KILROY, Reverend Lawrence
Port Huron Times: Friday, July 17, 1891
Rev. Lawrence Kilroy, the Pioneer Priest of St. Clair County, Passed Away at Columbus on Thursday.
Rev. Father Kilroy, the oldest priest of Detroit diocese, died at his residence in Columbus on Thursday morning at 11 o’clock.
The Rev. Father was born in Ireland in 1803 in the parish of Tisarn, township of Lisduff, King’s county, the Barony of Garry Castle.
He arrived in Detroit in 1834, and received minor orders from Bishop Rese in 1839. On the 20th of March, 1842, he was raised to the holy priesthood by Rev. Peter Paul Lefevere, the successor of Bishop Rese. He was the first priest ordained by the Rt. Rev. P.P. Lefevere and appointed to Trinity church, Detroit, where he remained until December 28, 1847, when he was transferred to Grand Rapids. Here he abored until he took charge of the St. Clair missions in 1850. The territory over which he traveled was so extensive that he reached Port Huron but once a month during the next few years. His field of labor reached from Algonac on the south, to Point au Barques. For the first few years of his appointment, he made his home with James Fisher, of Marysville. In 1852 he built a church in Marine City, and another at St. Clair one year later, where he resided until 1857 when he removed to Port Huron. It will be observed from the above, that St. Stephen’s first resident priest came to the parish a little more than 30 years ago.
Father Kilroy, during his incumbency, also erected churches at Columbus, Burtchville and Kenockee, and built the foundation of St. Stephen’s church of this city. To him must be given the credit of organizing and perfecting the various Catholic congregations throughout the district.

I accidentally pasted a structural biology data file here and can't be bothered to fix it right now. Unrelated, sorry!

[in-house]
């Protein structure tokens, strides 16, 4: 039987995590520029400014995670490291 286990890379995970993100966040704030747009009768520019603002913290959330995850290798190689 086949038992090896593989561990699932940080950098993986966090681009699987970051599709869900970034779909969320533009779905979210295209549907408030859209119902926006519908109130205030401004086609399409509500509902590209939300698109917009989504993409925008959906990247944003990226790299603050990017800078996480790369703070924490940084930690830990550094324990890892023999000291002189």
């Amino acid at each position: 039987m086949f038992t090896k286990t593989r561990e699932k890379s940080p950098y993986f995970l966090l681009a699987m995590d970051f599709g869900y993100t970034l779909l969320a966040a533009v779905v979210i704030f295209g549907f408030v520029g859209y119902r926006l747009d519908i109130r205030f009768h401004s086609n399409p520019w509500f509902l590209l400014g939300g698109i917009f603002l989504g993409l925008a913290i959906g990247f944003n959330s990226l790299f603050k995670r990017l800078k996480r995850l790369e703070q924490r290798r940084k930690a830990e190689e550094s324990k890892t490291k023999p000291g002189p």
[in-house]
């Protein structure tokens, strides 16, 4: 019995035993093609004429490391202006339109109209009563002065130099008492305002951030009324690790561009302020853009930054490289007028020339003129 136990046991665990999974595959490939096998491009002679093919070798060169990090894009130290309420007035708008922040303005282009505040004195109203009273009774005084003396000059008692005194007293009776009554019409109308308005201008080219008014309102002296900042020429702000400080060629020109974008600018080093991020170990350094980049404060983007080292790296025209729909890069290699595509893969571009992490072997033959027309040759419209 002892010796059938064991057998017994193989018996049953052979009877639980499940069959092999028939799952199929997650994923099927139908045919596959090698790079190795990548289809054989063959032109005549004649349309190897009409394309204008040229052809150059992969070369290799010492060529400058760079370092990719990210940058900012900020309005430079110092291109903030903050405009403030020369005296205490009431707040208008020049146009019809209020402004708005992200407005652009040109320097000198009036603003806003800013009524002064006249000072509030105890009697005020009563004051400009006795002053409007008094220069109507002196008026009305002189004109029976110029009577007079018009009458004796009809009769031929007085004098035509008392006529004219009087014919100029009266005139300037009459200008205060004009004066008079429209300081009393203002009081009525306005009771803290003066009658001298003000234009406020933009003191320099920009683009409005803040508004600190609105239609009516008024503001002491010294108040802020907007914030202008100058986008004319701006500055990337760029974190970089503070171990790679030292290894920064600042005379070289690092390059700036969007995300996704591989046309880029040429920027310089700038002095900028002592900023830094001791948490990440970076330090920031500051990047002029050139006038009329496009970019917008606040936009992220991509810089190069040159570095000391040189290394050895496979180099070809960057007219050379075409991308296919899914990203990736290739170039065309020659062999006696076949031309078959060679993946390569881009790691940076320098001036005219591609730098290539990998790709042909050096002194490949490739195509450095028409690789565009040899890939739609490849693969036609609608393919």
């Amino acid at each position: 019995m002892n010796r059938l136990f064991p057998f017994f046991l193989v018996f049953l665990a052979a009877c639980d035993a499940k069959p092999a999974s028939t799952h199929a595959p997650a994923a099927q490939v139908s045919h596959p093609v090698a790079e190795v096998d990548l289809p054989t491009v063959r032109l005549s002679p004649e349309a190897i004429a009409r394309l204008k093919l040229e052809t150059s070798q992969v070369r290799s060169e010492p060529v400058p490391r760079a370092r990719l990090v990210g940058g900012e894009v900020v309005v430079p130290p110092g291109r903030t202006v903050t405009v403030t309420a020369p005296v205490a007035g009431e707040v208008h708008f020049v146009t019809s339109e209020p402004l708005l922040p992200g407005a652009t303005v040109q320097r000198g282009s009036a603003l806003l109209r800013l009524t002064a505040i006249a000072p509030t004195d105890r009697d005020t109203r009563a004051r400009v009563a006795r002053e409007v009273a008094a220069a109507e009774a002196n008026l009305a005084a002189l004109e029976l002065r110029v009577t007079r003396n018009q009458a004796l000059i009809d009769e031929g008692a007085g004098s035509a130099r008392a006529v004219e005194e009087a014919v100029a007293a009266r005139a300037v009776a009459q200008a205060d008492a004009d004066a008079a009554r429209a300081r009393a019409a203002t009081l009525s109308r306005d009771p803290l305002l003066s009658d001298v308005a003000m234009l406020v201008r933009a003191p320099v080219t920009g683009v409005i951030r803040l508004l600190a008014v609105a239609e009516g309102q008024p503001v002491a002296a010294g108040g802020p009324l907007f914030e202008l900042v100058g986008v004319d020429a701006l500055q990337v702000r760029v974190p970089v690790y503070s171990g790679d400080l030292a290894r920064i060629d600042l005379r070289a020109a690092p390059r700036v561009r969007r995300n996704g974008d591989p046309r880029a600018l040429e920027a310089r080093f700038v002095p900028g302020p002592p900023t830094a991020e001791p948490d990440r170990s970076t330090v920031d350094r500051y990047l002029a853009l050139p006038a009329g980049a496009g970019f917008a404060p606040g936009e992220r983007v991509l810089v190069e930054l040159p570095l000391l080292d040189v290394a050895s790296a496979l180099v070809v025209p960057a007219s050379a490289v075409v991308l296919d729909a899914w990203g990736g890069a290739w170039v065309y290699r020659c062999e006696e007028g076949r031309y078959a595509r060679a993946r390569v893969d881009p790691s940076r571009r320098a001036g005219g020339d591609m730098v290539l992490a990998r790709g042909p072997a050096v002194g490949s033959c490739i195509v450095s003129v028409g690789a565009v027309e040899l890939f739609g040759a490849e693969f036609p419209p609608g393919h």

The Catholics of Port Huron, in 1851, purchased the lot on the angle formed by Water street and Lapeer avenue, and shortly afterwards bought, what was then the Methodist church, situated on Sixth street. They moved the church to their lot on the 26th of December, 1852. The church, having been placed on St. Stephen’s day, it was named after the first martyr for that reason.
About two years previous to purchasing the Methodist church, Joseph P. Minnie gave the Catholics of Port Huron the use of the upper story of a small building on Pine street for church purposes. The under or ground floor was used for a carpenter shop. Here the people came to mass, proud of their church possession, even if it was but the loft of a tradesman’s workshop, with a very few Catholic families at that period, and considering that all possessed limited means, the task of getting a church was a hard one. It required zeal, fervor and determination on their part to accomplish so much, but to their credit they succeeded in an admirable manner.
During the next ten years St. Stephen’s congregation grew rapidly in numbers, and it was soon manifest that a larger church was needed for their accomodation. With this end in view they purchased the property where the present church stands, August 29th, 1863, and began operations as soon as they were in the position to do so. The corner stone of the St. Stephen’s church was laid in 1865 by Rev. Lawrence Kilroy and the work of building the foundations pushed to completion during that year. In 1867 he was assigned one part of his missions, Columbus and Kenockee, in which field of labor he spent the remainder of his days. He withdrew from active service in 1881 and since that time lived in quiet retirement in Columbus.
His funeral will take place on Tuesday, July 21st, in the church of Mt. Carmel, Kenockee. “Requiescat in pace.”
Submitted by M. Danelle Thompson email@example.com